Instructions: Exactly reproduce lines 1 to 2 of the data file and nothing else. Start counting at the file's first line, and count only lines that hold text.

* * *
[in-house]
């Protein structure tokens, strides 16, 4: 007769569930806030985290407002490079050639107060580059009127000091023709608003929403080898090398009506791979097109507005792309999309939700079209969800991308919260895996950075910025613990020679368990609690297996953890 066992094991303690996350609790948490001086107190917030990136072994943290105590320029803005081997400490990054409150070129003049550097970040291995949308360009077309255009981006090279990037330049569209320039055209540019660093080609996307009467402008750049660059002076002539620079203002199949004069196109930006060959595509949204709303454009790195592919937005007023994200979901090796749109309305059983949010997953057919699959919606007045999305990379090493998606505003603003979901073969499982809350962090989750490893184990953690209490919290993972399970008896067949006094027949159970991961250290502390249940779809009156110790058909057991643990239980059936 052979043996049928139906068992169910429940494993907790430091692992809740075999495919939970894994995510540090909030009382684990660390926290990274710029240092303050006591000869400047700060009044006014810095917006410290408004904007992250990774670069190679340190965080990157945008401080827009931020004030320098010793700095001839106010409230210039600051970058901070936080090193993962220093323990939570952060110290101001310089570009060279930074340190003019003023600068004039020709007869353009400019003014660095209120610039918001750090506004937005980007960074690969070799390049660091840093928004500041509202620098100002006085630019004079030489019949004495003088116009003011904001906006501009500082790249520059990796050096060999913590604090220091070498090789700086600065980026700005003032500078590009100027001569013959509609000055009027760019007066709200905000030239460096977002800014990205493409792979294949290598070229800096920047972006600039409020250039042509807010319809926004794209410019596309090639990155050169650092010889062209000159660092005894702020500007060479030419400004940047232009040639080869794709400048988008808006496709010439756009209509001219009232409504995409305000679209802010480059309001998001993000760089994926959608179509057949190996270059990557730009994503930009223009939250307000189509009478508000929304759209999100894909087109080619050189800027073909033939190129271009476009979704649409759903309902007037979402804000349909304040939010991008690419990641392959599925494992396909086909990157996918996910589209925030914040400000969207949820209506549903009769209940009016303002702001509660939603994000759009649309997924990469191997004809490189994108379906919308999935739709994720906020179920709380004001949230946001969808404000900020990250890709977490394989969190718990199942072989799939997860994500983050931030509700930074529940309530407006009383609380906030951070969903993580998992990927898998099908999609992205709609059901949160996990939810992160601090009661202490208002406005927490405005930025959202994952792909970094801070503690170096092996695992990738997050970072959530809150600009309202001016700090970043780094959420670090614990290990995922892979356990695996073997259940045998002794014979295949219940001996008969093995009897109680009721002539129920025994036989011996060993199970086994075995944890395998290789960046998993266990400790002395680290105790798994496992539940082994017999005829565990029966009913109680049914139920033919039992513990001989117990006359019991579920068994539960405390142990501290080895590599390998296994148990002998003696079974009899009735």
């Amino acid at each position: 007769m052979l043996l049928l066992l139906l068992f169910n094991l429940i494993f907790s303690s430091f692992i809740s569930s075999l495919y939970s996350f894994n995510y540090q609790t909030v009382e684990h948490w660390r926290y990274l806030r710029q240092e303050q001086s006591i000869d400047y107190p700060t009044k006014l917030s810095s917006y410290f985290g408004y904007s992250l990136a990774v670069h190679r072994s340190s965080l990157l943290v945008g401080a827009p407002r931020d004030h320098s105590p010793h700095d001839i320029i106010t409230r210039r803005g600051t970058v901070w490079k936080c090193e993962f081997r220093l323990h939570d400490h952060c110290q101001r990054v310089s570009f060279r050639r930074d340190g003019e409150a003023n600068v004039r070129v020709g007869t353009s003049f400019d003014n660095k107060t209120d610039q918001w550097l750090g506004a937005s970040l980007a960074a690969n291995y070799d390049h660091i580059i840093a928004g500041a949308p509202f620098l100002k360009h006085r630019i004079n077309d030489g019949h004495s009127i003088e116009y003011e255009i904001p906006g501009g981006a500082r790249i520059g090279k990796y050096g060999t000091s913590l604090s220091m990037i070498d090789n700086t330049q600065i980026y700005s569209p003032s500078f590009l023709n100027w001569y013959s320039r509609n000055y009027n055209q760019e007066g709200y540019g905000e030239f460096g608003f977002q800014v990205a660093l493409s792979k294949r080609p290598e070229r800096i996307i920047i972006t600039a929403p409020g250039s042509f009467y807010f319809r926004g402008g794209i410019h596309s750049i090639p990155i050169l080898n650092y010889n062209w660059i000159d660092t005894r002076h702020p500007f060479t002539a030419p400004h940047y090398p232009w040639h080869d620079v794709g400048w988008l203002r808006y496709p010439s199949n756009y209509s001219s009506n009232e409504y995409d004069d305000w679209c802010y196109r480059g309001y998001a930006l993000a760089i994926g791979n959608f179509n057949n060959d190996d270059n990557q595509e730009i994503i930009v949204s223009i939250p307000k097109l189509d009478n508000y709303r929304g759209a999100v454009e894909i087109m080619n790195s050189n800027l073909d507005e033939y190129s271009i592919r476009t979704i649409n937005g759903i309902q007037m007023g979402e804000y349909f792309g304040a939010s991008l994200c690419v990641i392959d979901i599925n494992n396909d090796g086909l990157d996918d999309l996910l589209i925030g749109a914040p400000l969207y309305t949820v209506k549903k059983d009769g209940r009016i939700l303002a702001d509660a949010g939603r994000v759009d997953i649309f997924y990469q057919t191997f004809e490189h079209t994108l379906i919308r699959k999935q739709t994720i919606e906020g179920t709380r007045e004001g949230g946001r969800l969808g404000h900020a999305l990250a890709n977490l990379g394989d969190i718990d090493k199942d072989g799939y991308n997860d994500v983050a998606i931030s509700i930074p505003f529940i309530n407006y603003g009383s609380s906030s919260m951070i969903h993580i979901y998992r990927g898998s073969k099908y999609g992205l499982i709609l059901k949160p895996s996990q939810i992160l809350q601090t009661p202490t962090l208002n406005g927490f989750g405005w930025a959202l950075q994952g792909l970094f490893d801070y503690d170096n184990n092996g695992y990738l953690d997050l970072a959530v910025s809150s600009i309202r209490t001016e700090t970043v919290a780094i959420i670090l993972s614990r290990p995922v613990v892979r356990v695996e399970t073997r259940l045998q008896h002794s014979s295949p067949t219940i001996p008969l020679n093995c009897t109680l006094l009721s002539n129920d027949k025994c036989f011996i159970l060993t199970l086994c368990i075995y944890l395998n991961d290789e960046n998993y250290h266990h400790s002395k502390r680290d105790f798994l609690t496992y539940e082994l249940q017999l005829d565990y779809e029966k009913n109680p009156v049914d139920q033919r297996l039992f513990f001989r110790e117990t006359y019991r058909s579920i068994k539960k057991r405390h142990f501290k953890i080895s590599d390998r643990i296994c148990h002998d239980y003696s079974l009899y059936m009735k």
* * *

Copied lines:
[in-house]
């Protein structure tokens, strides 16, 4: 007769569930806030985290407002490079050639107060580059009127000091023709608003929403080898090398009506791979097109507005792309999309939700079209969800991308919260895996950075910025613990020679368990609690297996953890 066992094991303690996350609790948490001086107190917030990136072994943290105590320029803005081997400490990054409150070129003049550097970040291995949308360009077309255009981006090279990037330049569209320039055209540019660093080609996307009467402008750049660059002076002539620079203002199949004069196109930006060959595509949204709303454009790195592919937005007023994200979901090796749109309305059983949010997953057919699959919606007045999305990379090493998606505003603003979901073969499982809350962090989750490893184990953690209490919290993972399970008896067949006094027949159970991961250290502390249940779809009156110790058909057991643990239980059936 052979043996049928139906068992169910429940494993907790430091692992809740075999495919939970894994995510540090909030009382684990660390926290990274710029240092303050006591000869400047700060009044006014810095917006410290408004904007992250990774670069190679340190965080990157945008401080827009931020004030320098010793700095001839106010409230210039600051970058901070936080090193993962220093323990939570952060110290101001310089570009060279930074340190003019003023600068004039020709007869353009400019003014660095209120610039918001750090506004937005980007960074690969070799390049660091840093928004500041509202620098100002006085630019004079030489019949004495003088116009003011904001906006501009500082790249520059990796050096060999913590604090220091070498090789700086600065980026700005003032500078590009100027001569013959509609000055009027760019007066709200905000030239460096977002800014990205493409792979294949290598070229800096920047972006600039409020250039042509807010319809926004794209410019596309090639990155050169650092010889062209000159660092005894702020500007060479030419400004940047232009040639080869794709400048988008808006496709010439756009209509001219009232409504995409305000679209802010480059309001998001993000760089994926959608179509057949190996270059990557730009994503930009223009939250307000189509009478508000929304759209999100894909087109080619050189800027073909033939190129271009476009979704649409759903309902007037979402804000349909304040939010991008690419990641392959599925494992396909086909990157996918996910589209925030914040400000969207949820209506549903009769209940009016303002702001509660939603994000759009649309997924990469191997004809490189994108379906919308999935739709994720906020179920709380004001949230946001969808404000900020990250890709977490394989969190718990199942072989799939997860994500983050931030509700930074529940309530407006009383609380906030951070969903993580998992990927898998099908999609992205709609059901949160996990939810992160601090009661202490208002406005927490405005930025959202994952792909970094801070503690170096092996695992990738997050970072959530809150600009309202001016700090970043780094959420670090614990290990995922892979356990695996073997259940045998002794014979295949219940001996008969093995009897109680009721002539129920025994036989011996060993199970086994075995944890395998290789960046998993266990400790002395680290105790798994496992539940082994017999005829565990029966009913109680049914139920033919039992513990001989117990006359019991579920068994539960405390142990501290080895590599390998296994148990002998003696079974009899009735």